Pots & Pans
We spend so much time and effort researching, shopping for, and eating organics, and avoiding chemical additives in our foods, but often we don't think twice about the pots and pans we use to cook them in. A friend recently bought a whole set of pots and pans on sale, at first glance I thought they were all Teflon non-stick. My heart fell, knowing the recent brush with cancer they recently faced. I went home and researched the brand, (Rachel Ray) and was very pleased to find out they were made of enamel, not Teflon.
But that got me thinking about all the people who eat the best organic foods so they are the healthiest they can be, but are cooking with toxic cookware that leaches chemicals into their healthy foods. I even still make my popcorn in an aluminum pan! I know, I really have to trash that little saucepan!
So, I went about gathering some information about non-toxic cookware, and here is what I found out:
WHAT TO AVOID:
Aluminum is a heat conductor, so it heats up quickly. The problem is it also leaches into your food easily when it heats up. Avoid cheap aluminum cookware.
The heavier expensive aluminum cookware is more controversial. Some say it's ok, because it only has an aluminum core with a safer material as a outer coating, but if your are cooking acidic foods, like tomato sauce, it can start to erode the safer coating, leaving you with problematic leaching of aluminum. I had a whole expensive set of these that I ditched one by one. My philosophy is to keep aluminum away from your foods.
Teflon or Non-Stick
Not only does the chemicals added to make these types of pots and pans non-stick release toxic fumes when they are heated, and especially when they are overheates, they can also scratch and damage easily, and allow chemical particulates to get into your foods! If damaged, they also expose the aluminum under the non-stick coating. So, it's best to just back away from any non-stick type of pans.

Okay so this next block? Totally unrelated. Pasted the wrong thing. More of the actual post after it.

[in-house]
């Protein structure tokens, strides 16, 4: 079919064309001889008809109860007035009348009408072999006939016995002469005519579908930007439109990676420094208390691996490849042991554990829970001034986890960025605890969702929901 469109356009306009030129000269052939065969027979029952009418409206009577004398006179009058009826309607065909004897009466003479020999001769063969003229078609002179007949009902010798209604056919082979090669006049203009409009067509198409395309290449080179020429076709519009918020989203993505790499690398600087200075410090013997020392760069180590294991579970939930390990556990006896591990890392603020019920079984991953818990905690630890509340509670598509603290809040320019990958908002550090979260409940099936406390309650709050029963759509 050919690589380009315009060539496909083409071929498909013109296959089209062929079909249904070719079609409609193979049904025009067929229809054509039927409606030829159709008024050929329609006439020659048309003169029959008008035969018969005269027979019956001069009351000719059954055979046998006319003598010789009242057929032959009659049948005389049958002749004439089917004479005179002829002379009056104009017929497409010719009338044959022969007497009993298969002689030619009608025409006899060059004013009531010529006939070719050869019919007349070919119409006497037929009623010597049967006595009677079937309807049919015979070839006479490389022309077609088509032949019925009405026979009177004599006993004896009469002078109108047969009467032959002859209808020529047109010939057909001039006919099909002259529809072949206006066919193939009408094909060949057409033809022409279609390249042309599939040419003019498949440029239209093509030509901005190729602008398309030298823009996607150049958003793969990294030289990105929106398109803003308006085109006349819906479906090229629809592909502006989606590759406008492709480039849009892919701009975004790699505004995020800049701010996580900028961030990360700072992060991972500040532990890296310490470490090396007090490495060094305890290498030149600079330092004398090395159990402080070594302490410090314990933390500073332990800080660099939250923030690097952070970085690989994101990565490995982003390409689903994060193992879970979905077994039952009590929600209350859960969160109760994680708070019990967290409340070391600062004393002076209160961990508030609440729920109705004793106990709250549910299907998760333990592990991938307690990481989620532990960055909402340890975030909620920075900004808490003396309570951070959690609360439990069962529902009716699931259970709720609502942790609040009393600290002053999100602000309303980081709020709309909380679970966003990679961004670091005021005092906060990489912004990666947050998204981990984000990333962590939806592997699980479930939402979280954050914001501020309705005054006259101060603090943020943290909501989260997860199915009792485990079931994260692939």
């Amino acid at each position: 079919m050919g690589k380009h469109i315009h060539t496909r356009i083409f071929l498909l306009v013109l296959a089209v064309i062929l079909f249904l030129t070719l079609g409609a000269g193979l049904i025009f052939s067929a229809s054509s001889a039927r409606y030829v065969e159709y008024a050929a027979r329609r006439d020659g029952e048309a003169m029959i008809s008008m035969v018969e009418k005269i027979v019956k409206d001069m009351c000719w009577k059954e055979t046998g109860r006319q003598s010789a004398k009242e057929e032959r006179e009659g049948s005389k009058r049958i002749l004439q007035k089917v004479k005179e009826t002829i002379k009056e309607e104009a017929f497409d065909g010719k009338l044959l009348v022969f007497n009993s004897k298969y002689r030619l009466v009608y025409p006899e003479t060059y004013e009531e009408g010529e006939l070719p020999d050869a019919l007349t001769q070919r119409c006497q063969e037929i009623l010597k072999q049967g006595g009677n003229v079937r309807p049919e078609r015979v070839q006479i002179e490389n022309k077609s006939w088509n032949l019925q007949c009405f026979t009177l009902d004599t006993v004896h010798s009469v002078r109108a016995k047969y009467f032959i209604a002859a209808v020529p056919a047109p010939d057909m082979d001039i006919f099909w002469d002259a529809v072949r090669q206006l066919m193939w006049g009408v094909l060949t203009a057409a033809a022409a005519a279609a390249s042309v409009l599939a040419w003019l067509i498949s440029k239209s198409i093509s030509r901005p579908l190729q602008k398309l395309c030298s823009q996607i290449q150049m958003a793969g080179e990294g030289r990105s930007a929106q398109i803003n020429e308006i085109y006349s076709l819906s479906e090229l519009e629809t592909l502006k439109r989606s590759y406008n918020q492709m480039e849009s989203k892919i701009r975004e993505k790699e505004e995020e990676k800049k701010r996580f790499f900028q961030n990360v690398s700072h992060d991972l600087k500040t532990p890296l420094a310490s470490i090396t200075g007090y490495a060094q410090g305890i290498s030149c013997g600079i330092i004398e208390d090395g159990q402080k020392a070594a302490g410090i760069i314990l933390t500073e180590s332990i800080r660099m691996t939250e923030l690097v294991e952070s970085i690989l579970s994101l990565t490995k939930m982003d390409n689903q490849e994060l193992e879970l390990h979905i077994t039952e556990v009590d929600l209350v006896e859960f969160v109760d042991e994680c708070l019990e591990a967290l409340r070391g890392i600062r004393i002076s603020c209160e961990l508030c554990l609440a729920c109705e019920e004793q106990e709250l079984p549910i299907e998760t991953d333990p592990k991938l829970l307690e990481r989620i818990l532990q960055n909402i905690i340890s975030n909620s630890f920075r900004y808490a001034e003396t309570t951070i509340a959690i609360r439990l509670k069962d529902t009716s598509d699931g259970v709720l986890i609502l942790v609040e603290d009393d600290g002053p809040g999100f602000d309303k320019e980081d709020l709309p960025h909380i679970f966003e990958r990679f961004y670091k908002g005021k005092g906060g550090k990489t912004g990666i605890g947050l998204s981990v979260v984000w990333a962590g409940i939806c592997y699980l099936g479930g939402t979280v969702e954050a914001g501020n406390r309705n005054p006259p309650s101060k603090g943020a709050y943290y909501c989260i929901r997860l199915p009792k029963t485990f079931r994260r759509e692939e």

WHAT TO USE:
My personal favorite is cast iron. I have several different sizes and use them for pretty much everything I cook. I hunt garage sales and thrift stores for sizes I don't have. If you find a rusty one, you can bring it back to life with some elbow grease and love. A cool benefit of cooking with cast iron is that it leaches iron into your foods! Last time I had blood work done my iron levels were excellent! With cast iron you do have to season, and take care of them differently than most cookware, you can't put them in the dishwasher, or use dishsoap on them, but caring for them becomes part of your cooking ritual, and isn't as difficult as you may think.
Ceramic cookware and bake ware is another great option. X-Trema passed the safety test. They heat evenly, don't scratch, are easy to clean, you can even use steel wool or scrubbing g pads, and they can go right into the dishwasher, which is a big bonus. They also don't leach anything into your foods, another big plus.
There are problems with ceramic though. They are very pricey. They can break. If they are made in foreign countries, or are hand-made, they can be coated with lead.
Enamel Cast Iron
I have one little Le Crueset saucepan that I just love. It's an older piece that I found in a thrift shop years ago, but it still cooks evenly, and in fact, it's probably my favorite pot. They are probably considered the gold standard of cookware. For good reason though, they are terribly expensive! Rachel Ray has a whole set that is a lot less expensive, but doesn't seem as solid, and has plastic handles and grips, so they cant be put into the oven.
Good stainless steel is another good option. I would only get solid stainess, not stainless coated. It is great for high temperatures, and doesn't leach into foods. Large roasting sheets, or large pots for boiling water for pasta are good uses for stainless.
My first stoneware was from Pampered Chef and now I use stoneware for all my baking needs. Like cast iron, stoneware needs to be seasoned, and does not go into the dishwasher and dont use any dishsoap, but there is something wonderful about the old-world feel when using it. The bonus with stoneware is, it just keeps getting better with age.
Another good option for bakeware. It doesn't leach chemicals into your foods, which is great, but it does break easily, which is a definite problem.
I recently tossed all my plastic food storage containers and have been replacing them with glass and pyrex. Plastic is known to leach toxins into foods. Don't ever microwave plastics. They are exceptionally prone to leaching chemmys when heated!
There are some brands of cookware that I had difficulty researching. I would love to know more about the GreenPan or other diamond cookware. If you have info on these, I'm curious to know what you think! What is your favorite cookware? I'd love to hear!